Upon analyzing the association of potential clinicopathologic features with BR to next RT, a total of 16 former course-derived factors were involved in the univariate analysis. We found that thyroid remnant visualized on Rx-WBS, ΔTgon%, T/Bmax, and T stage were associated with BR (p < 0.05). In the multivariable logistic regression analysis, however, only T/Bmax and ΔTgon% were remained as independent predictors for biochemical remission with Odds ratios of 3.809 and 1.044, respectively (Table 2).
Table 2 Univariate analysis of factors potentially associated with biochemical response to next radioiodine treatment in 166 former courses.
Efficacy of T/Bmax and/or ΔTgon%
Cut-off values of T/Bmax at 8.1 and ΔTgon% at 25.3% were obtained by ROC analyses to optimally differentiate effective RT from non-effective RT. The predictive efficacy of a T/Bmax of 8.1 and/or ΔTgon% of 25.3% were further calculated and are listed in Table 3. The specificity of T/Bmax ≥ 8.1 and ΔTgon% ≥ 25.3% was 90.2%, and the sensitivity of T/Bmax ≥ 8.1 or ΔTgon% ≥ 25.3% was 98.8%. Moreover, the positive predictive value (PPV) and negative predictive value (NPV) of T/Bmax ≥ 8.1 were higher than those of ΔTgon% ≥ 25.3% (79.1% vs. 70.8%; 84.0% vs. 77.1%). Notably, the highest PPV of 87.7% was achieved by a criterion of combined T/Bmax ≥ 8.1 and ΔTgon% ≥ 25.3%, whereas a criterion of T/Bmax ≥ 8.1 or ΔTgon% ≥ 25.3% yielded the highest NPV of 97.7%.
Table 3 Efficacy of T/Bmax of 8.1 and/or ΔTgon% of 25.3% in predicting biochemical response to next radioiodine treatment.
Application of T/Bmax of 8.1 Combined With ΔTgon% of 25.3%
According to the results of T/Bmax and ΔTgon% obtained from the 166 former courses and the categorical criteria (T/Bmax ≥ 8.1 and ΔTgon% ≥ 25.3%, T/Bmax ≥ 8.1 and ΔTgon% < 25.3%, T/Bmax < 8.1 and ΔTgon% ≥ 25.3%, and T/Bmax < 8.1 and ΔTgon% < 25.3%), the BR distribution of the 166 paired latter courses are shown in Figure 1. Upon the 166 latter courses, consistent (T/Bmax ≥ 8.1 and ΔTgon% ≥ 25.3%; T/Bmax < 8.1 and ΔTgon% < 25.3%) and inconsistent (T/Bmax ≥ 8.1 and ΔTgon% < 25.3%; T/Bmax < 8.1 and ΔTgon% ≥ 25.3%) conditions were found in 109 (65.7%) and 57 (35.3%) courses, respectively, with biochemical remission rates of 53.2% (58/109) and 45.6% (28/57), respectively. Representative cases with effective RT or non-effective RT are illustrated in Figures 2 and 3, respectively. Additionally, four patients with T/Bmax ≥ 8.1 and ΔTgon% ≥ 25.3% who obtained excellent benefits from the former RT exhibited subtle Tgon levels before and negative Rx-WBS after the latter course of RT (Figure 4).
Figure 1 Distribution of biochemical remission in 166 paired latter courses of RT with regard to the results of T/Bmax and ΔTgon% obtained from the former courses. RT, radioiodine treatment; T/Bmax, maximum target-to-background ratio; Tgon, thyroid stimulating hormone-suppressed thyroglobulin; ΔTgon%, change rate of Tgon level.
Figure 2 A 68-year-old female differentiated thyroid cancer patient with 131I-avid pulmonary metastases responding to RT. The T/Bmax and ΔTgon% resulting from the first, second, and third course of RT were more than 8.1 (31.0, 23.1, and 12.6) and 25.3% (26.9%, 34.2%, and 27.3%), respectively, indicating biochemical remission was achievable in the paired latter courses, which were confirmed by the significant decrease in Tgon resulting from the second, third, and fourth course of RT, respectively. After the fourth administration of 131I, nevertheless, T/Bmax decreased to 8.0 and ΔTgon% declined to 25.1%, indicating a non-effective RT was achievable in the paired latter courses, which was confirmed by the subtle decrease in Tgon (3.2%) resulting from the fifth course of RT. (A) Whole body scans (anterior) at 3 days after the oral administration of 7.4 GBq of 131I; (B) T/Bmax; (C) Tgon; (D) ΔTgon%. RT, radioiodine treatment; T/Bmax, maximum target-to-background ratio; Tgon, thyroid stimulating hormone-suppressed thyroglobulin; ΔTgon%, change rate of Tgon level.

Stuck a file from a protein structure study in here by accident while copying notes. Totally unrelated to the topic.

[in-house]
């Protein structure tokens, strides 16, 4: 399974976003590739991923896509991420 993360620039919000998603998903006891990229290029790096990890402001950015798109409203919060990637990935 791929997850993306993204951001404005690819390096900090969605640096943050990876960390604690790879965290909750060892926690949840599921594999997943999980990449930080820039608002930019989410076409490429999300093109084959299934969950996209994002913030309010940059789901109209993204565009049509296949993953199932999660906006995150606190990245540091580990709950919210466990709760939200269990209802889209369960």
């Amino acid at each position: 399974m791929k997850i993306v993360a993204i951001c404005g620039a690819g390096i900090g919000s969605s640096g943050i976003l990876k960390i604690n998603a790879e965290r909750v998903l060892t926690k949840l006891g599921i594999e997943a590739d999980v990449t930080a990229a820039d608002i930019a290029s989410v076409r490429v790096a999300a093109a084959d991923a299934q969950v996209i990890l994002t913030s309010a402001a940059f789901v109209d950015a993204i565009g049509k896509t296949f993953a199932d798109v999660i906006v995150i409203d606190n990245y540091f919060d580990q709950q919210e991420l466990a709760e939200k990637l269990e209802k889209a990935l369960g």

Figure 3 A 20-year-old female differentiated thyroid cancer patient with 131I-avid pulmonary metastases not responding to RT. The T/Bmax and ΔTgon% resulting from the initial course of RT were less than 8.1 and 25.3%, respectively, indicating a non-effective RT was achievable in the paired latter courses, which was confirmed by the increase in Tgon (23.6%) at 4 months after the second course of RT. (A) Whole body scans (anterior) at 3 days after the oral administration of 7.4 GBq of 131I; (B) T/Bmax; (C) Tgon; (D) ΔTgon%. RT, radioiodine treatment; T/Bmax, maximum target-to-background ratio; Tgon, thyroid stimulating hormone-suppressed thyroglobulin; ΔTgon%, change rate of Tgon level.
Figure 4 A 53-year-old female differentiated thyroid cancer patient with robust 131I-avid pulmonary metastases achieving excellent benefit from the initial RT. The T/Bmax and ΔTgon% resulting from the initial course of RT were 35.1 and 82.7%, respectively. In the second course of RT, unexpectedly, post therapeutic whole body scans were negative and the size of lesions were dramatically decreased on chest computed tomography, along with a Tgon of 9.1 ng/ml, indicating an excellent benefit from the initial course of RT, which was demonstrated by a continuous decrease in Tgon to 0.9 ng/ml during the 3-year follow-up. (A) Whole body scans (anterior) at 3 days after the oral administration of 7.4 GBq of 131I; (B) T/Bmax; (C) Tgon; (D) ΔTgon%. RT, radioiodine treatment; T/Bmax, maximum target-to-background ratio; Tgon, thyroid stimulating hormone-suppressed thyroglobulin; ΔTgon%, change rate of Tgon level.